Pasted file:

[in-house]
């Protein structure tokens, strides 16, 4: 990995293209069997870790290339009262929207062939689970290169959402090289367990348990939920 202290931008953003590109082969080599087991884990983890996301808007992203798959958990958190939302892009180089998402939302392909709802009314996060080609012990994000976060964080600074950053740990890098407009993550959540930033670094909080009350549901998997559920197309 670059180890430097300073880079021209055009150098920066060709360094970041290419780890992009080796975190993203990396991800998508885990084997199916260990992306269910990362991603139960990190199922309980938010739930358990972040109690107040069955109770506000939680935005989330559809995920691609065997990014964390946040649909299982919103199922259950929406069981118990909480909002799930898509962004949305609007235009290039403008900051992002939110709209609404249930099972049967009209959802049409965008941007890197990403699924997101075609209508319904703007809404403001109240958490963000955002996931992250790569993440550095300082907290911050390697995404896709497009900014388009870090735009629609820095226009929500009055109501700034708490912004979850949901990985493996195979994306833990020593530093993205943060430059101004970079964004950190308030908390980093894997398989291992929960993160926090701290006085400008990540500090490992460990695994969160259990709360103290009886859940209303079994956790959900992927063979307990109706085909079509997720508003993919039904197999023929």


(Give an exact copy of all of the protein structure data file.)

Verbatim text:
[in-house]
């Protein structure tokens, strides 16, 4: 990995293209069997870790290339009262929207062939689970290169959402090289367990348990939920 202290931008953003590109082969080599087991884990983890996301808007992203798959958990958190939302892009180089998402939302392909709802009314996060080609012990994000976060964080600074950053740990890098407009993550959540930033670094909080009350549901998997559920197309 670059180890430097300073880079021209055009150098920066060709360094970041290419780890992009080796975190993203990396991800998508885990084997199916260990992306269910990362991603139960990190199922309980938010739930358990972040109690107040069955109770506000939680935005989330559809995920691609065997990014964390946040649909299982919103199922259950929406069981118990909480909002799930898509962004949305609007235009290039403008900051992002939110709209609404249930099972049967009209959802049409965008941007890197990403699924997101075609209508319904703007809404403001109240958490963000955002996931992250790569993440550095300082907290911050390697995404896709497009900014388009870090735009629609820095226009929500009055109501700034708490912004979850949901990985493996195979994306833990020593530093993205943060430059101004970079964004950190308030908390980093894997398989291992929960993160926090701290006085400008990540500090490992460990695994969160259990709360103290009886859940209303079994956790959900992927063979307990109706085909079509997720508003993919039904197999023929």